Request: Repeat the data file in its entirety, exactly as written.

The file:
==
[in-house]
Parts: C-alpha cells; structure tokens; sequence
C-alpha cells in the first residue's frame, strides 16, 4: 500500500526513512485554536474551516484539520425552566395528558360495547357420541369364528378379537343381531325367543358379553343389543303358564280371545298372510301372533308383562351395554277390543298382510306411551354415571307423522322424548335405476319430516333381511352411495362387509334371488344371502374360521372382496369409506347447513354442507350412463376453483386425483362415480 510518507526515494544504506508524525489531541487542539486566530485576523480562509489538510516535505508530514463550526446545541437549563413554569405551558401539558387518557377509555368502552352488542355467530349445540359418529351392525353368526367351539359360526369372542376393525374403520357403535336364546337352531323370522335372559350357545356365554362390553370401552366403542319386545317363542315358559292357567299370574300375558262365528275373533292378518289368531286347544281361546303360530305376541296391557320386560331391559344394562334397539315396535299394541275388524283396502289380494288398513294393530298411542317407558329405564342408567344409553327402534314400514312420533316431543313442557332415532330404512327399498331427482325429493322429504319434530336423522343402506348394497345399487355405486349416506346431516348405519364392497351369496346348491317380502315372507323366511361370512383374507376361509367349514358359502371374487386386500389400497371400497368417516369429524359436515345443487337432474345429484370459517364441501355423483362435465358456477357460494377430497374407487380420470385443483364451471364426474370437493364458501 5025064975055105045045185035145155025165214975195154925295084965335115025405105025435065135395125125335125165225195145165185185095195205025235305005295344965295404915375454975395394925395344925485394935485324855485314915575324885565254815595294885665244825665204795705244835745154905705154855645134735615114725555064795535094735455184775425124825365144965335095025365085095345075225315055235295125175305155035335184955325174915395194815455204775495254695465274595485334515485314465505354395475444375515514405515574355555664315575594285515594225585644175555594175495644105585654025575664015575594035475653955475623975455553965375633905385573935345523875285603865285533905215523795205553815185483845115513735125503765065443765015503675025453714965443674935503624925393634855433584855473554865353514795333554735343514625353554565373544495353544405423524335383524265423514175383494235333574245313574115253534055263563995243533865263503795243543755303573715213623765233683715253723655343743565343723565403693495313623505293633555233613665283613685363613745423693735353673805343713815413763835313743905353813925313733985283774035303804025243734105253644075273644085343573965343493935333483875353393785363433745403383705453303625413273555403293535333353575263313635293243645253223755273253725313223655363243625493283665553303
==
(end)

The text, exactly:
[in-house]
Parts: C-alpha cells; structure tokens; sequence
C-alpha cells in the first residue's frame, strides 16, 4: 500500500526513512485554536474551516484539520425552566395528558360495547357420541369364528378379537343381531325367543358379553343389543303358564280371545298372510301372533308383562351395554277390543298382510306411551354415571307423522322424548335405476319430516333381511352411495362387509334371488344371502374360521372382496369409506347447513354442507350412463376453483386425483362415480 510518507526515494544504506508524525489531541487542539486566530485576523480562509489538510516535505508530514463550526446545541437549563413554569405551558401539558387518557377509555368502552352488542355467530349445540359418529351392525353368526367351539359360526369372542376393525374403520357403535336364546337352531323370522335372559350357545356365554362390553370401552366403542319386545317363542315358559292357567299370574300375558262365528275373533292378518289368531286347544281361546303360530305376541296391557320386560331391559344394562334397539315396535299394541275388524283396502289380494288398513294393530298411542317407558329405564342408567344409553327402534314400514312420533316431543313442557332415532330404512327399498331427482325429493322429504319434530336423522343402506348394497345399487355405486349416506346431516348405519364392497351369496346348491317380502315372507323366511361370512383374507376361509367349514358359502371374487386386500389400497371400497368417516369429524359436515345443487337432474345429484370459517364441501355423483362435465358456477357460494377430497374407487380420470385443483364451471364426474370437493364458501 5025064975055105045045185035145155025165214975195154925295084965335115025405105025435065135395125125335125165225195145165185185095195205025235305005295344965295404915375454975395394925395344925485394935485324855485314915575324885565254815595294885665244825665204795705244835745154905705154855645134735615114725555064795535094735455184775425124825365144965335095025365085095345075225315055235295125175305155035335184955325174915395194815455204775495254695465274595485334515485314465505354395475444375515514405515574355555664315575594285515594225585644175555594175495644105585654025575664015575594035475653955475623975455553965375633905385573935345523875285603865285533905215523795205553815185483845115513735125503765065443765015503675025453714965443674935503624925393634855433584855473554865353514795333554735343514625353554565373544495353544405423524335383524265423514175383494235333574245313574115253534055263563995243533865263503795243543755303573715213623765233683715253723655343743565343723565403693495313623505293633555233613665283613685363613745423693735353673805343713815413763835313743905353813925313733985283774035303804025243734105253644075273644085343573965343493935333483875353393785363433745403383705453303625413273555403293535333353575263313635293243645253223755273253725313223655363243625493283665553303